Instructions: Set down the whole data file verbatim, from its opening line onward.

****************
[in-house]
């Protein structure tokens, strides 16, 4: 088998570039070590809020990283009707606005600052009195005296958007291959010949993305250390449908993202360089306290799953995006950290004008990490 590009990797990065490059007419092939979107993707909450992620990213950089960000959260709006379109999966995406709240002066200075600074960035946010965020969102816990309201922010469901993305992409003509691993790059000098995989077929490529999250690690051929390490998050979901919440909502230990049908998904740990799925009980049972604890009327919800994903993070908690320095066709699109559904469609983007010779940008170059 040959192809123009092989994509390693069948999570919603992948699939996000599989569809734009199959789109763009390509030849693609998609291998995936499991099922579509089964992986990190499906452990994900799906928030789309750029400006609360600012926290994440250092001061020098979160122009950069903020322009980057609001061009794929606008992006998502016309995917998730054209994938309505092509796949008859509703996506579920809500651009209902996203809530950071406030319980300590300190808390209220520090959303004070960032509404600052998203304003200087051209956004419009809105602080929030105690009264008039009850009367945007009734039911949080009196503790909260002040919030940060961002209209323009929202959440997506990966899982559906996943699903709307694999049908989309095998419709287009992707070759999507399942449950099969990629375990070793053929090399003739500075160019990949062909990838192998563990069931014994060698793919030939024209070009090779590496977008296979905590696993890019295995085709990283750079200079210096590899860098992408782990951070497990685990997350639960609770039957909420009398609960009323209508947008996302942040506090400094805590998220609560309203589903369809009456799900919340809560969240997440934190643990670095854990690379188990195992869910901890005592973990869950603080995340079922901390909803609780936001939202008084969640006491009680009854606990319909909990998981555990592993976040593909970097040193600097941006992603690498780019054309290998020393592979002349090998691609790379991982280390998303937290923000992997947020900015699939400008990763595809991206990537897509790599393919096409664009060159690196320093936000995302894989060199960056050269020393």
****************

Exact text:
[in-house]
């Protein structure tokens, strides 16, 4: 088998570039070590809020990283009707606005600052009195005296958007291959010949993305250390449908993202360089306290799953995006950290004008990490 590009990797990065490059007419092939979107993707909450992620990213950089960000959260709006379109999966995406709240002066200075600074960035946010965020969102816990309201922010469901993305992409003509691993790059000098995989077929490529999250690690051929390490998050979901919440909502230990049908998904740990799925009980049972604890009327919800994903993070908690320095066709699109559904469609983007010779940008170059 040959192809123009092989994509390693069948999570919603992948699939996000599989569809734009199959789109763009390509030849693609998609291998995936499991099922579509089964992986990190499906452990994900799906928030789309750029400006609360600012926290994440250092001061020098979160122009950069903020322009980057609001061009794929606008992006998502016309995917998730054209994938309505092509796949008859509703996506579920809500651009209902996203809530950071406030319980300590300190808390209220520090959303004070960032509404600052998203304003200087051209956004419009809105602080929030105690009264008039009850009367945007009734039911949080009196503790909260002040919030940060961002209209323009929202959440997506990966899982559906996943699903709307694999049908989309095998419709287009992707070759999507399942449950099969990629375990070793053929090399003739500075160019990949062909990838192998563990069931014994060698793919030939024209070009090779590496977008296979905590696993890019295995085709990283750079200079210096590899860098992408782990951070497990685990997350639960609770039957909420009398609960009323209508947008996302942040506090400094805590998220609560309203589903369809009456799900919340809560969240997440934190643990670095854990690379188990195992869910901890005592973990869950603080995340079922901390909803609780936001939202008084969640006491009680009854606990319909909990998981555990592993976040593909970097040193600097941006992603690498780019054309290998020393592979002349090998691609790379991982280390998303937290923000992997947020900015699939400008990763595809991206990537897509790599393919096409664009060159690196320093936000995302894989060199960056050269020393």